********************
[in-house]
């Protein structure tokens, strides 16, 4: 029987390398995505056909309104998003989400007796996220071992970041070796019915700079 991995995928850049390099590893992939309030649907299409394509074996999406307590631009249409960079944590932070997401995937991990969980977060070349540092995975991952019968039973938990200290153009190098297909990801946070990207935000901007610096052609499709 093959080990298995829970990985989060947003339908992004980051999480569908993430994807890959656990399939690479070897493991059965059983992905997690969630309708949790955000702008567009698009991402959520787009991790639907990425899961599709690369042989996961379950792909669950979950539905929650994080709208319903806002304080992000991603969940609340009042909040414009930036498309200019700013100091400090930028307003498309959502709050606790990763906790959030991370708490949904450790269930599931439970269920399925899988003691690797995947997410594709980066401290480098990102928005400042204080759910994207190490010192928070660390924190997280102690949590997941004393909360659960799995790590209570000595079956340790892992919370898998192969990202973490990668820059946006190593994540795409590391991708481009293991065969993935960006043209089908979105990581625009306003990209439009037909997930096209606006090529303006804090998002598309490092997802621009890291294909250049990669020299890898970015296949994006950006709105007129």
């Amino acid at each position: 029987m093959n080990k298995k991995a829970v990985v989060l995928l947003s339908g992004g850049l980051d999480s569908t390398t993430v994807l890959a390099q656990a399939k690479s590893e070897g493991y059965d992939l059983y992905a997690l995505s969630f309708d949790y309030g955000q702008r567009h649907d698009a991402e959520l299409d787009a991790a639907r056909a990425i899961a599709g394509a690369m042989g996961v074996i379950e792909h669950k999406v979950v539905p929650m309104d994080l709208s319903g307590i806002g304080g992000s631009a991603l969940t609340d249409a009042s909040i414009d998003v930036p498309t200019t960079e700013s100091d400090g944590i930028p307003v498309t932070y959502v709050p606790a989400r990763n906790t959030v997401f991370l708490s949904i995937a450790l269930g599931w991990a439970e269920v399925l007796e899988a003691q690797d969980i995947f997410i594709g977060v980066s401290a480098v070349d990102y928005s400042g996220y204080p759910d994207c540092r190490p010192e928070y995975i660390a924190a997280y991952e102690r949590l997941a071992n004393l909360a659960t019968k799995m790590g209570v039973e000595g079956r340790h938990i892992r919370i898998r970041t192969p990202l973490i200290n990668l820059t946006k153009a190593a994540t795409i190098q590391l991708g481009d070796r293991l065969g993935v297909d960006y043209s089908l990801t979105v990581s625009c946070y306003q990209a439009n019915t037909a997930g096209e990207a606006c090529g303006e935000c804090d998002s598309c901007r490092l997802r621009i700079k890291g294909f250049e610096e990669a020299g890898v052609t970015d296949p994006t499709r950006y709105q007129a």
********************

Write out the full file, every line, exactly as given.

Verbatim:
[in-house]
């Protein structure tokens, strides 16, 4: 029987390398995505056909309104998003989400007796996220071992970041070796019915700079 991995995928850049390099590893992939309030649907299409394509074996999406307590631009249409960079944590932070997401995937991990969980977060070349540092995975991952019968039973938990200290153009190098297909990801946070990207935000901007610096052609499709 093959080990298995829970990985989060947003339908992004980051999480569908993430994807890959656990399939690479070897493991059965059983992905997690969630309708949790955000702008567009698009991402959520787009991790639907990425899961599709690369042989996961379950792909669950979950539905929650994080709208319903806002304080992000991603969940609340009042909040414009930036498309200019700013100091400090930028307003498309959502709050606790990763906790959030991370708490949904450790269930599931439970269920399925899988003691690797995947997410594709980066401290480098990102928005400042204080759910994207190490010192928070660390924190997280102690949590997941004393909360659960799995790590209570000595079956340790892992919370898998192969990202973490990668820059946006190593994540795409590391991708481009293991065969993935960006043209089908979105990581625009306003990209439009037909997930096209606006090529303006804090998002598309490092997802621009890291294909250049990669020299890898970015296949994006950006709105007129």
């Amino acid at each position: 029987m093959n080990k298995k991995a829970v990985v989060l995928l947003s339908g992004g850049l980051d999480s569908t390398t993430v994807l890959a390099q656990a399939k690479s590893e070897g493991y059965d992939l059983y992905a997690l995505s969630f309708d949790y309030g955000q702008r567009h649907d698009a991402e959520l299409d787009a991790a639907r056909a990425i899961a599709g394509a690369m042989g996961v074996i379950e792909h669950k999406v979950v539905p929650m309104d994080l709208s319903g307590i806002g304080g992000s631009a991603l969940t609340d249409a009042s909040i414009d998003v930036p498309t200019t960079e700013s100091d400090g944590i930028p307003v498309t932070y959502v709050p606790a989400r990763n906790t959030v997401f991370l708490s949904i995937a450790l269930g599931w991990a439970e269920v399925l007796e899988a003691q690797d969980i995947f997410i594709g977060v980066s401290a480098v070349d990102y928005s400042g996220y204080p759910d994207c540092r190490p010192e928070y995975i660390a924190a997280y991952e102690r949590l997941a071992n004393l909360a659960t019968k799995m790590g209570v039973e000595g079956r340790h938990i892992r919370i898998r970041t192969p990202l973490i200290n990668l820059t946006k153009a190593a994540t795409i190098q590391l991708g481009d070796r293991l065969g993935v297909d960006y043209s089908l990801t979105v990581s625009c946070y306003q990209a439009n019915t037909a997930g096209e990207a606006c090529g303006e935000c804090d998002s598309c901007r490092l997802r621009i700079k890291g294909f250049e610096e990669a020299g890898v052609t970015d296949p994006t499709r950006y709105q007129a």